Indiana Daily Student

Black Voices: Olympian Ellia Green comes out as a trans man

<p>Fireworks in the shape of the Olympic rings go off Feb. 4, 2022, over the National Stadium during the opening ceremony of the Beijing 2022 Winter Olympic Games. Ellia Green, now the first Olympian to come out as a transgender man, appeared in the opening video shown at the Bingham Cup Summit addressing what it&#x27;s like to be a transgender athlete.</p>

Fireworks in the shape of the Olympic rings go off Feb. 4, 2022, over the National Stadium during the opening ceremony of the Beijing 2022 Winter Olympic Games. Ellia Green, now the first Olympian to come out as a transgender man, appeared in the opening video shown at the Bingham Cup Summit addressing what it's like to be a transgender athlete.

Australian rugby player Ellia Green became the first Olympian to come out as a transgender man after delivering a touching speech in the Bingham Cup Summit opening video Aug. 16.

“Being open about my gender identity is a really difficult thing to do these days. All you have to do is turn on the TV, look on social media platforms, and you can see the amount of bullying, harm, and discrimination that goes on about gender identities,” Green said. “For someone to be open and honest about their identity to the public eye is absolutely daunting.” 

Green was a member of the Australia rugby sevens team that won the gold medal at the 2016 Rio Summer Olympics. He announced his retirement at the end of 2016, and today he has a daughter with his partner Vanessa. 

He was featured in the video to discuss transphobia and homophobia in sports, and he spoke about his relationship with his identity.

“One promise that I made to myself (was) that when my rugby career ended, I would continue to live the rest of my life in the identity, in the body, that I should have,” Green said in the video.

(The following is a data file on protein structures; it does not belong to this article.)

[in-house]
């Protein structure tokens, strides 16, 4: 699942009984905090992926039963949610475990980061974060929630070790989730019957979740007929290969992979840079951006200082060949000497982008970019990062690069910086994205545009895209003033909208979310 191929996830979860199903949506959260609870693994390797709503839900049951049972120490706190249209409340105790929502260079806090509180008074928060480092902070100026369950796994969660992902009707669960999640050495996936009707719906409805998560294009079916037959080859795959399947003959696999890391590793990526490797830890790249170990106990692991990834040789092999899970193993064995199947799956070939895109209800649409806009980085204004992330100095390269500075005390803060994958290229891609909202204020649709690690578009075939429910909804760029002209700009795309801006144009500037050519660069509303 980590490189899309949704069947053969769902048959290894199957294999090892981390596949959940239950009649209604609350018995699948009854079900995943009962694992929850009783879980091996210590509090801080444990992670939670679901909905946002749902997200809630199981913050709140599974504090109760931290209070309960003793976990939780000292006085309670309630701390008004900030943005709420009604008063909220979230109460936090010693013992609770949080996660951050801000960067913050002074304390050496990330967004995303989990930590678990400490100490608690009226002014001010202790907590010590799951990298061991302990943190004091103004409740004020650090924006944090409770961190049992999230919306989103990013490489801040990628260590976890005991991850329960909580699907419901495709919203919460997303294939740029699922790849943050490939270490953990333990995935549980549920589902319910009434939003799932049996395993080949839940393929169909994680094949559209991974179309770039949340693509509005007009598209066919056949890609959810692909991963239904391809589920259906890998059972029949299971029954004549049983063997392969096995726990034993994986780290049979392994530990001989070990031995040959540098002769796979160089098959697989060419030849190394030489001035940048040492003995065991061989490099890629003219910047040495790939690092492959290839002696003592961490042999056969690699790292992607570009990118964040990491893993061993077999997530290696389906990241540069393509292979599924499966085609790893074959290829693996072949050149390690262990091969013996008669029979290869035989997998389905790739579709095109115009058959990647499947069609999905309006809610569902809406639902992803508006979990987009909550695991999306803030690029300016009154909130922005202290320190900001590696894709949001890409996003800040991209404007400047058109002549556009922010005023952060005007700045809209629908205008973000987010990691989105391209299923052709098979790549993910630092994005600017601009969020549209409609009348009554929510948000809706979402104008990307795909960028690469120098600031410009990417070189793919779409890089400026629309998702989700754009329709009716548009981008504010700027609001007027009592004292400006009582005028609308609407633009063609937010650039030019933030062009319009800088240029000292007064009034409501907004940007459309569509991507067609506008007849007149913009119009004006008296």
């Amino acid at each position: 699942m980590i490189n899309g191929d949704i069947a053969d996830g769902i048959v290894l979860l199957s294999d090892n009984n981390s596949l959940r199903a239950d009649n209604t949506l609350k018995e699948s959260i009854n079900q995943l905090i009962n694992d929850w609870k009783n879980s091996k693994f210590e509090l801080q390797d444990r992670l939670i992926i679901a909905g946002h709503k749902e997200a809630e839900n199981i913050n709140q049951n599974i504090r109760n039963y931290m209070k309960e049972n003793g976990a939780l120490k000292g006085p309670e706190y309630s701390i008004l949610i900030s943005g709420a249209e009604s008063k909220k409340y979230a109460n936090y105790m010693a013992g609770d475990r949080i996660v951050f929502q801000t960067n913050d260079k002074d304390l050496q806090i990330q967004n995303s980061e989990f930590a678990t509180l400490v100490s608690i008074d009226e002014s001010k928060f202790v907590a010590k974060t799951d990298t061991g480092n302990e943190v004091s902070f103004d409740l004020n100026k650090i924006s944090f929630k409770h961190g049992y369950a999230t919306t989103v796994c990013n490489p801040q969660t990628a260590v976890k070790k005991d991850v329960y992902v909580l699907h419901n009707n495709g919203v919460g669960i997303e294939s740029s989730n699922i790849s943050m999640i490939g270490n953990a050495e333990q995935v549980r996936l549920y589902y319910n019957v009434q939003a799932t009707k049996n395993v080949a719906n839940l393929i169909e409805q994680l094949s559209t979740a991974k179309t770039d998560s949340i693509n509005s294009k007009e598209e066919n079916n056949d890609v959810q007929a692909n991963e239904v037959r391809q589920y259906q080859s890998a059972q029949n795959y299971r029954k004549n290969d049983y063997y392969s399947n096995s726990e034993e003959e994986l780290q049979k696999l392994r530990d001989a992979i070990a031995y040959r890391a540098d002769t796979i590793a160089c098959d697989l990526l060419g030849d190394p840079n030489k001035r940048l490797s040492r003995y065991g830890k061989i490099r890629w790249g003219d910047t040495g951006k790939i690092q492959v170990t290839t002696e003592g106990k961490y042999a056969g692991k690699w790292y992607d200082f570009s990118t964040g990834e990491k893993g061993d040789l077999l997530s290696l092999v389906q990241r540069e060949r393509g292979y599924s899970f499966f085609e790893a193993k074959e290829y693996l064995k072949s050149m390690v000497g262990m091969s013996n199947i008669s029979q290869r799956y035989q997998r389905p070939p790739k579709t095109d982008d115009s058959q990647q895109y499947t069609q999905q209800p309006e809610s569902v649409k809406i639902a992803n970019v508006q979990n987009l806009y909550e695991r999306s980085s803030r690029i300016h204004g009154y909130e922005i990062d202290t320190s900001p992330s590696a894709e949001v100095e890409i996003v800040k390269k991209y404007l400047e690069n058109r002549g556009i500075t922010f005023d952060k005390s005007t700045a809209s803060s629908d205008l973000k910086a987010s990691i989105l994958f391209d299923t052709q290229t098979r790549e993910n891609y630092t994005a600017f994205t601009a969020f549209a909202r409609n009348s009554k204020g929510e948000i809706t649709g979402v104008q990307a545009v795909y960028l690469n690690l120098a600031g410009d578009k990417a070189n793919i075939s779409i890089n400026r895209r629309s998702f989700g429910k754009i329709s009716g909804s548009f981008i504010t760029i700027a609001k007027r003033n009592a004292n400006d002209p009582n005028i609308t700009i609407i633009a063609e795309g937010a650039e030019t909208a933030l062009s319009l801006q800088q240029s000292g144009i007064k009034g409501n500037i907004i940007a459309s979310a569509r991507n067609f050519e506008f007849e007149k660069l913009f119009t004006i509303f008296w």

Changing laws and opinions have put a spotlight on trans athletes participating in any level of sport. Green said in the video it is “disgraceful” and “hurtful” to have laws regulating trans individuals participating in sports reflecting their gender identity.

World Rugby banned trans women from competing in the elite women’s international rugby union in 2020, while the International Rugby League blocked players who have transitioned to female from international competition. Such regulations can have detrimental repercussions. 

Research from the Trevor Project’s 2022 National Survey on LGBTQ Youth Mental Health suggests 50% of LGBTQ teenagers ages 13-17 seriously considered suicide in the past year. Eighty-two percent wanted mental health care, but most were unable to find any, according to the survey.

A study on suicide rates in trans youth related to race or ethnicity was done by the same organization. The study found that across all racial and ethnic identities, transr and/or non-binary youth were at highest risk for suicide attempts in 2019. Additionally, sucide attempts were higher among youth of color than white non-Hispanic youth. 

“Imagine not being able to do what you love because of how you identify,” Green said in the video. “I think that the alarmingly high rates of suicide and the mental health challenges which trans and gender diverse youth experience will get even worse.” 

After not being selected for the 2020 Tokyo Olympics, Green felt like a “complete failure” and went into a dark place. He said the positive spark in it all was a top surgery he had planned, and he knew it would make him feel liberated. 

Reactions such as prying questions and narrow minded statements make Green wish people would understand the difficulty of the process, but he maintains an uplifting attitude. 

“People are going to have something to say, whether that be positive or negative, and I’ve learned that in 10 years of being a professional rugby player,” Green said in the video. “So why not just live the rest of your life exactly as you want to be?” 

Despite any worry he may have, Green said he wants his message to resonate with trans youth as a reminder that it can and will get better, especially in a time where it seems like the world is against them.



Like what you're reading? Support independent, award-winning college journalism on this site. Donate here.

Powered by Solutions by The State News
All Content © 2022 Indiana Daily Student